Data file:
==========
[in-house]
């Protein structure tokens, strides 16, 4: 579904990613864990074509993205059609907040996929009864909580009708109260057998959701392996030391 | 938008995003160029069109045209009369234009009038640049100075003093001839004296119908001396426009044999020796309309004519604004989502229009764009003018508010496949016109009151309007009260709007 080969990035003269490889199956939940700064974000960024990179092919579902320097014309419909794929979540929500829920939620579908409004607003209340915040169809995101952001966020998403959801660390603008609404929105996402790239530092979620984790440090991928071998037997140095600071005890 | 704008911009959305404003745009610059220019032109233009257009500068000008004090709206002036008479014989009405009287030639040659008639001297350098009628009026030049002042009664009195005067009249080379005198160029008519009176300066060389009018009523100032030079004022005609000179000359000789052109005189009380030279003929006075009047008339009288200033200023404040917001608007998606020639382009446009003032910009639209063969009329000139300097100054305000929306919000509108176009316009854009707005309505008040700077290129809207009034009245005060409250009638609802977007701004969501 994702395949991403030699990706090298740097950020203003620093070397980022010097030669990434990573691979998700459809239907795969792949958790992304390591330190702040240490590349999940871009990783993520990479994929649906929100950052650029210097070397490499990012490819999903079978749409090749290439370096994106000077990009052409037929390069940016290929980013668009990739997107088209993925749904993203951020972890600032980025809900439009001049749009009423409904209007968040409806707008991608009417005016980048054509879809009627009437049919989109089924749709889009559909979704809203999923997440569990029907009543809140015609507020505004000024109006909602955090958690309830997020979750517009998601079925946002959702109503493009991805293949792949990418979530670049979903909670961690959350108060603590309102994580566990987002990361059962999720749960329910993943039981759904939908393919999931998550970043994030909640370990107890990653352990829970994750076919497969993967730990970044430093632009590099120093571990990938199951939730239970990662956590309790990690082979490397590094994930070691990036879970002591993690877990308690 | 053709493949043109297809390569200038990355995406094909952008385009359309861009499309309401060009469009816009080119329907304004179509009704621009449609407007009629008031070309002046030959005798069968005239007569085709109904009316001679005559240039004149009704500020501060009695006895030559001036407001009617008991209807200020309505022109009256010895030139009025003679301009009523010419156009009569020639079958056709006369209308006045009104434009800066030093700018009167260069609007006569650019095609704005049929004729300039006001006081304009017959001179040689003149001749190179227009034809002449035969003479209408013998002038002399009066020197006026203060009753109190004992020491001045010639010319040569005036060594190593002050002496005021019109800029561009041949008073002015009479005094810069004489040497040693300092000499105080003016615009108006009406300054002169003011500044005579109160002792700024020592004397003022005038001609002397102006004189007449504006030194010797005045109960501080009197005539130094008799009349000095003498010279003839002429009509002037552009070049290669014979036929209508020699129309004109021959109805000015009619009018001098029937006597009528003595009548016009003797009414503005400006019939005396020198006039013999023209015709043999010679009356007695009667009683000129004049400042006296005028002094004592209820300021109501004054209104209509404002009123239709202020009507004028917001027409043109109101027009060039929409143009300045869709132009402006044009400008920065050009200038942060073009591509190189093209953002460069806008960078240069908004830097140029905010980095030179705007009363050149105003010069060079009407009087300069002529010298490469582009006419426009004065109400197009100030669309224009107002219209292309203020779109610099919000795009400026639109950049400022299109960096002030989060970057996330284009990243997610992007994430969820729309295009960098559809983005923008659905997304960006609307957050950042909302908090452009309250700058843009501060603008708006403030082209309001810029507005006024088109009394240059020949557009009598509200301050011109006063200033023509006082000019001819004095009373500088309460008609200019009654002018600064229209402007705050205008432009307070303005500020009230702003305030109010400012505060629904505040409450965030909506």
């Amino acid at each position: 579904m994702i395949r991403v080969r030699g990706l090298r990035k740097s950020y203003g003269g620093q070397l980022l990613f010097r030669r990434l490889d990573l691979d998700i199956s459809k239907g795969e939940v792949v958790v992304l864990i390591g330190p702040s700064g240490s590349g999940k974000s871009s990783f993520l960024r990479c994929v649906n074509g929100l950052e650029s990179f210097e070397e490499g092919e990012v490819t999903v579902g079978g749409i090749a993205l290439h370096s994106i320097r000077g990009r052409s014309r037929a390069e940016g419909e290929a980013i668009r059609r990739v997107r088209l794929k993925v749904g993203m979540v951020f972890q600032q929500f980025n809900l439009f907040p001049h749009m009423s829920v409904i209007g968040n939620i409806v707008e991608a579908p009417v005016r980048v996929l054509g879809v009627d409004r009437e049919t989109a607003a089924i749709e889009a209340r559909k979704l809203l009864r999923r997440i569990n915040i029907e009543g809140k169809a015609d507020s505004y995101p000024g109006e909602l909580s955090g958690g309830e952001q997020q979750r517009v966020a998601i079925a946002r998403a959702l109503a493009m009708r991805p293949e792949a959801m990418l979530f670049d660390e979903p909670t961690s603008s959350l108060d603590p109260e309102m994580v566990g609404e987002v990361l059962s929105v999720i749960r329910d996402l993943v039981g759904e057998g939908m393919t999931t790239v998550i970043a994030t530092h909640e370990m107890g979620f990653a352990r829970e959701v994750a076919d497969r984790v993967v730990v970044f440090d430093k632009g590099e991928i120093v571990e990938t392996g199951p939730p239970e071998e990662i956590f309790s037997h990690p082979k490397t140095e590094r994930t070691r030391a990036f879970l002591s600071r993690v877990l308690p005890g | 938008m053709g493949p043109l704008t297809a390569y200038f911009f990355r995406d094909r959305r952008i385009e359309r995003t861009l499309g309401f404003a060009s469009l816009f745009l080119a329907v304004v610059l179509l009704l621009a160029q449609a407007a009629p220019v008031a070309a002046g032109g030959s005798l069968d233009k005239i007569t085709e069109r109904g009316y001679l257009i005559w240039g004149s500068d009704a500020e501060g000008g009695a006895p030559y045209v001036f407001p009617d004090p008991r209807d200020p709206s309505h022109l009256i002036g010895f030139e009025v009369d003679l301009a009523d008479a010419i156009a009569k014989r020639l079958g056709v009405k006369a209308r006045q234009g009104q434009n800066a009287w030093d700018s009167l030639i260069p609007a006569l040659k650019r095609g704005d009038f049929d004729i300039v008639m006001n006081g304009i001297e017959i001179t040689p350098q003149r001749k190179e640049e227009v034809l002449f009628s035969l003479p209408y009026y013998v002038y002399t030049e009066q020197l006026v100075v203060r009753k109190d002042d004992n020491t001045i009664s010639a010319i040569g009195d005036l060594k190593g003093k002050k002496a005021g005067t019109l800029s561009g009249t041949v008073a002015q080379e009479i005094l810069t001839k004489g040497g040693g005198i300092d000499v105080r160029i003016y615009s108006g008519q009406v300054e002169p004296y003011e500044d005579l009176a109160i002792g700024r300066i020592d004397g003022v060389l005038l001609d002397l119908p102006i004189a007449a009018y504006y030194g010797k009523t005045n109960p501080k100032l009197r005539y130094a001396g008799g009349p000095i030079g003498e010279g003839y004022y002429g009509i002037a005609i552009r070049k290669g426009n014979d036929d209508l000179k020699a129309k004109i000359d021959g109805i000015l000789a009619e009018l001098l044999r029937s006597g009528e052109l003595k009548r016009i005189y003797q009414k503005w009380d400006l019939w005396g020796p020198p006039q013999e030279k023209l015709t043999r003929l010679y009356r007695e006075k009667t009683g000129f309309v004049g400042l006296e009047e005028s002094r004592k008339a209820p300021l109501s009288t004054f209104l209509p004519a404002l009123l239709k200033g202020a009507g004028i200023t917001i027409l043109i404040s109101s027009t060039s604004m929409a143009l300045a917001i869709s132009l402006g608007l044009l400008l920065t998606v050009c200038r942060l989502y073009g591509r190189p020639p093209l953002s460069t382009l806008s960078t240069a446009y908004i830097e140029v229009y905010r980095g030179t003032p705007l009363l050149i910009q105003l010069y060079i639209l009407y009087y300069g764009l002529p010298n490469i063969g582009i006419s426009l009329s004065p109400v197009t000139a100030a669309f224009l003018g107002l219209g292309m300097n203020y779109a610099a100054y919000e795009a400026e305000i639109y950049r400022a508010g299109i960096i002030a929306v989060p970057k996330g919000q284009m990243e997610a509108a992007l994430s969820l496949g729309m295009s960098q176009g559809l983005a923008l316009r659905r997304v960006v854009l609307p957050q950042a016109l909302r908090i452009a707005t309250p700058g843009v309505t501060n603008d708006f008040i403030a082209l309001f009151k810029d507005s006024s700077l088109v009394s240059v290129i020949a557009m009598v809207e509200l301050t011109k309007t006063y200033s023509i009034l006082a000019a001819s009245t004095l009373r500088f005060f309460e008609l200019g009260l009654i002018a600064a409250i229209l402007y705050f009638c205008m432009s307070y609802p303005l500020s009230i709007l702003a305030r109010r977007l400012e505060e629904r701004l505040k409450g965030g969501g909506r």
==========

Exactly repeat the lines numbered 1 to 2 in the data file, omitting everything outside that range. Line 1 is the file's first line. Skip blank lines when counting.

[in-house]
């Protein structure tokens, strides 16, 4: 579904990613864990074509993205059609907040996929009864909580009708109260057998959701392996030391 | 938008995003160029069109045209009369234009009038640049100075003093001839004296119908001396426009044999020796309309004519604004989502229009764009003018508010496949016109009151309007009260709007 080969990035003269490889199956939940700064974000960024990179092919579902320097014309419909794929979540929500829920939620579908409004607003209340915040169809995101952001966020998403959801660390603008609404929105996402790239530092979620984790440090991928071998037997140095600071005890 | 704008911009959305404003745009610059220019032109233009257009500068000008004090709206002036008479014989009405009287030639040659008639001297350098009628009026030049002042009664009195005067009249080379005198160029008519009176300066060389009018009523100032030079004022005609000179000359000789052109005189009380030279003929006075009047008339009288200033200023404040917001608007998606020639382009446009003032910009639209063969009329000139300097100054305000929306919000509108176009316009854009707005309505008040700077290129809207009034009245005060409250009638609802977007701004969501 994702395949991403030699990706090298740097950020203003620093070397980022010097030669990434990573691979998700459809239907795969792949958790992304390591330190702040240490590349999940871009990783993520990479994929649906929100950052650029210097070397490499990012490819999903079978749409090749290439370096994106000077990009052409037929390069940016290929980013668009990739997107088209993925749904993203951020972890600032980025809900439009001049749009009423409904209007968040409806707008991608009417005016980048054509879809009627009437049919989109089924749709889009559909979704809203999923997440569990029907009543809140015609507020505004000024109006909602955090958690309830997020979750517009998601079925946002959702109503493009991805293949792949990418979530670049979903909670961690959350108060603590309102994580566990987002990361059962999720749960329910993943039981759904939908393919999931998550970043994030909640370990107890990653352990829970994750076919497969993967730990970044430093632009590099120093571990990938199951939730239970990662956590309790990690082979490397590094994930070691990036879970002591993690877990308690 | 053709493949043109297809390569200038990355995406094909952008385009359309861009499309309401060009469009816009080119329907304004179509009704621009449609407007009629008031070309002046030959005798069968005239007569085709109904009316001679005559240039004149009704500020501060009695006895030559001036407001009617008991209807200020309505022109009256010895030139009025003679301009009523010419156009009569020639079958056709006369209308006045009104434009800066030093700018009167260069609007006569650019095609704005049929004729300039006001006081304009017959001179040689003149001749190179227009034809002449035969003479209408013998002038002399009066020197006026203060009753109190004992020491001045010639010319040569005036060594190593002050002496005021019109800029561009041949008073002015009479005094810069004489040497040693300092000499105080003016615009108006009406300054002169003011500044005579109160002792700024020592004397003022005038001609002397102006004189007449504006030194010797005045109960501080009197005539130094008799009349000095003498010279003839002429009509002037552009070049290669014979036929209508020699129309004109021959109805000015009619009018001098029937006597009528003595009548016009003797009414503005400006019939005396020198006039013999023209015709043999010679009356007695009667009683000129004049400042006296005028002094004592209820300021109501004054209104209509404002009123239709202020009507004028917001027409043109109101027009060039929409143009300045869709132009402006044009400008920065050009200038942060073009591509190189093209953002460069806008960078240069908004830097140029905010980095030179705007009363050149105003010069060079009407009087300069002529010298490469582009006419426009004065109400197009100030669309224009107002219209292309203020779109610099919000795009400026639109950049400022299109960096002030989060970057996330284009990243997610992007994430969820729309295009960098559809983005923008659905997304960006609307957050950042909302908090452009309250700058843009501060603008708006403030082209309001810029507005006024088109009394240059020949557009009598509200301050011109006063200033023509006082000019001819004095009373500088309460008609200019009654002018600064229209402007705050205008432009307070303005500020009230702003305030109010400012505060629904505040409450965030909506």